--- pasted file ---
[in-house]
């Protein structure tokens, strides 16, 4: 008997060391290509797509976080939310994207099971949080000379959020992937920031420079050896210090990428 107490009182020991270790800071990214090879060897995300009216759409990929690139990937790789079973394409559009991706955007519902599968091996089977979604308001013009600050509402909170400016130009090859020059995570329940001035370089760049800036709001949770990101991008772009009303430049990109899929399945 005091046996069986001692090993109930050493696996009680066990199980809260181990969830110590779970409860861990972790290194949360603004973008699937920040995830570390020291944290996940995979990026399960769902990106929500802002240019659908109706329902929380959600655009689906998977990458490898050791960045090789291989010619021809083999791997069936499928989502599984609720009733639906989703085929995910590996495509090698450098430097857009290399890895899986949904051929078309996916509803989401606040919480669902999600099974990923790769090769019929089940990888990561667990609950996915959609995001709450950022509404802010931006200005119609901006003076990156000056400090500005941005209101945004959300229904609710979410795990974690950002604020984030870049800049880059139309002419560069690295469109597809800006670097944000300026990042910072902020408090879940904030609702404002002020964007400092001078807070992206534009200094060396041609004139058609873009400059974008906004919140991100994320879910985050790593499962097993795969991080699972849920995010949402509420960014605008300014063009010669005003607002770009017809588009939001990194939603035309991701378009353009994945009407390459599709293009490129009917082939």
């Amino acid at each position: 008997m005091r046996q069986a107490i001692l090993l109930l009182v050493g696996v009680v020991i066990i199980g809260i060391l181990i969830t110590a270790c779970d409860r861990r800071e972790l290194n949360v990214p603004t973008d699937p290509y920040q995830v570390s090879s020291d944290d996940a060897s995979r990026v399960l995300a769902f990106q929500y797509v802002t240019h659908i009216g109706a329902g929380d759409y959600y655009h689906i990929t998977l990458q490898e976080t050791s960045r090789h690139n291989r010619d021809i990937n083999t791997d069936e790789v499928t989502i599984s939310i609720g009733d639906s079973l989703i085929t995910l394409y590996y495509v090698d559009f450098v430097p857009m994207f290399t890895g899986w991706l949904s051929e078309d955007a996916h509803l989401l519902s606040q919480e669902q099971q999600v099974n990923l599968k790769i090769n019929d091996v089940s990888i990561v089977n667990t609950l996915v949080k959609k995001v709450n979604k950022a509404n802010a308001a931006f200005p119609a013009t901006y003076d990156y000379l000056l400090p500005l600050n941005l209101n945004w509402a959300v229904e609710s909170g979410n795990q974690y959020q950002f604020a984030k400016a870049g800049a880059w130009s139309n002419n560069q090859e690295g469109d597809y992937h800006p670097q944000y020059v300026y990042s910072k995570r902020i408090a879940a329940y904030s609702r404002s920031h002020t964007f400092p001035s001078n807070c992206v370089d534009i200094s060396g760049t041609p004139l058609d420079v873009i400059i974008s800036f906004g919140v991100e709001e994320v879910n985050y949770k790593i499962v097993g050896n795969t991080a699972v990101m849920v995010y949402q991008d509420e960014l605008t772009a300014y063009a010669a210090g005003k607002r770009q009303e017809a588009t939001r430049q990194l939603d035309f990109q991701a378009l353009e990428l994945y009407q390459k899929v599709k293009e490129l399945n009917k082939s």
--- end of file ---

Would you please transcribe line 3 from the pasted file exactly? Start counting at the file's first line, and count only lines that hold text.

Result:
């Amino acid at each position: 008997m005091r046996q069986a107490i001692l090993l109930l009182v050493g696996v009680v020991i066990i199980g809260i060391l181990i969830t110590a270790c779970d409860r861990r800071e972790l290194n949360v990214p603004t973008d699937p290509y920040q995830v570390s090879s020291d944290d996940a060897s995979r990026v399960l995300a769902f990106q929500y797509v802002t240019h659908i009216g109706a329902g929380d759409y959600y655009h689906i990929t998977l990458q490898e976080t050791s960045r090789h690139n291989r010619d021809i990937n083999t791997d069936e790789v499928t989502i599984s939310i609720g009733d639906s079973l989703i085929t995910l394409y590996y495509v090698d559009f450098v430097p857009m994207f290399t890895g899986w991706l949904s051929e078309d955007a996916h509803l989401l519902s606040q919480e669902q099971q999600v099974n990923l599968k790769i090769n019929d091996v089940s990888i990561v089977n667990t609950l996915v949080k959609k995001v709450n979604k950022a509404n802010a308001a931006f200005p119609a013009t901006y003076d990156y000379l000056l400090p500005l600050n941005l209101n945004w509402a959300v229904e609710s909170g979410n795990q974690y959020q950002f604020a984030k400016a870049g800049a880059w130009s139309n002419n560069q090859e690295g469109d597809y992937h800006p670097q944000y020059v300026y990042s910072k995570r902020i408090a879940a329940y904030s609702r404002s920031h002020t964007f400092p001035s001078n807070c992206v370089d534009i200094s060396g760049t041609p004139l058609d420079v873009i400059i974008s800036f906004g919140v991100e709001e994320v879910n985050y949770k790593i499962v097993g050896n795969t991080a699972v990101m849920v995010y949402q991008d509420e960014l605008t772009a300014y063009a010669a210090g005003k607002r770009q009303e017809a588009t939001r430049q990194l939603d035309f990109q991701a378009l353009e990428l994945y009407q390459k899929v599709k293009e490129l399945n009917k082939s």